One skill that separates a financially intelligent business owner from an average entrepreneur is the ability to use financial indicators regularly to make timely, well-informed business decisions.
Surprisingly, many entrepreneurs look at financial reports only at year-end or even a few months later when financial statements become available. That lack of attention and proper financial management is putting their business at risk. As a business owner, you have to be disciplined in reviewing financial data at least once a month and conducting a more thorough analysis every quarter. You want to compare your company’s performance to objectives set out at the beginning of the year, based on a long-term strategic plan. You then make adjustments as necessary throughout the year to accomplish the objectives.
In this ever-changing business environment, it is critical that you make the right decisions at the right time. If you wait until year-end to address the issues, it will probably be too late. There are 4 types of financial indicators that you should monitor on a regular basis.
Growth indicator addresses a simple question – is the company growing? To use it you can apply the concept of trend analysis to provide insights about the speed at which a company’s revenue and profits are growing. It is also useful to compare revenue growth vs profit growth because a growing top-line revenue with a regressing profit could mean that the company is ineffective in managing operational costs.
Can the company meet its short-term obligations? Liquidity indicator aims to answer this question. If we say a company is liquid, it means a significant portion of its assets can easily be converted into cash. The ratio reflects the financial health of a company by comparing the company’s most liquid assets, or those that are most easily converted into cash, to short-term liabilities. The higher the ratio, the more likely it’ll be able to cover it’s short-term debt. A lower ratio suggests that the company may have trouble meeting short-term obligations and struggle to fund its long-term operations. The three liquidity ratio that you should monitor are current ratio, quick ratio, and operating cash flow ratio.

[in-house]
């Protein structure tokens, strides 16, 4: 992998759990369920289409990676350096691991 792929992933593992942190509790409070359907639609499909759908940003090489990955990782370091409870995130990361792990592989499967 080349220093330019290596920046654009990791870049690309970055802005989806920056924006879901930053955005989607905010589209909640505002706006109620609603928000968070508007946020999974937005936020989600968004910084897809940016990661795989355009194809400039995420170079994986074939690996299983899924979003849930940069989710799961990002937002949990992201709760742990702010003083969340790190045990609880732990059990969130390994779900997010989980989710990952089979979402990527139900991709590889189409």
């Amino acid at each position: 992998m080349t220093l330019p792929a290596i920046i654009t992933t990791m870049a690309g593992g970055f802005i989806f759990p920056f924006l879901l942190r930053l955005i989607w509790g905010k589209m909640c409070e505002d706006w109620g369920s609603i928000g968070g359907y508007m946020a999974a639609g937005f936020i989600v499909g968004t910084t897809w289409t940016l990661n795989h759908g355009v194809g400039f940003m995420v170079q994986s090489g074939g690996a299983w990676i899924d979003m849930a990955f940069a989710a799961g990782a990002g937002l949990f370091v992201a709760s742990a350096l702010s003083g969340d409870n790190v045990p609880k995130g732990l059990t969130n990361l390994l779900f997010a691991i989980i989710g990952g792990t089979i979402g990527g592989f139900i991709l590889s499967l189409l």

What is the company’s profit-generating ability relative to sales, assets and equity? It provides tremendous insights into the operational health of a company from multiple angles such as the company’s gross margin, operating margin, return on equity, and return on assets. You can use them to assess if your business is making enough profit compared to other similar companies.
Does the company have the ability to meet its long-term obligations? Businesses rely on a combination of owner’s equity and debt to finance their operations. The danger is that if a company finances a large portion of its assets with debt, it may run the risk of financial difficulty due to increasing interest expenses and the obligation to repay the loan. On the other hand, if you are not using any debt to run the business, you might not be taking full advantage of using external financing to operate and grow the business.
A word of caution about using financial indicators
It is important to remember that financial indicators need to be analyzed in the context of the business to provide accurate and relevant business insights. So having clarity over your business operation and the typical transactions performed by the company are critical.
We also recommend that business owners benchmark the financial performance of their business against that of similar companies in the same industry. Results that are below the average may highlight areas for improvement. For example, a below average gross profit margin indicates that you’ll likely need to reduce supplier costs, increase price, or a combination of both.
Entrepreneurs often work on intuition, but having the right information at the right time will help you make more educated decisions.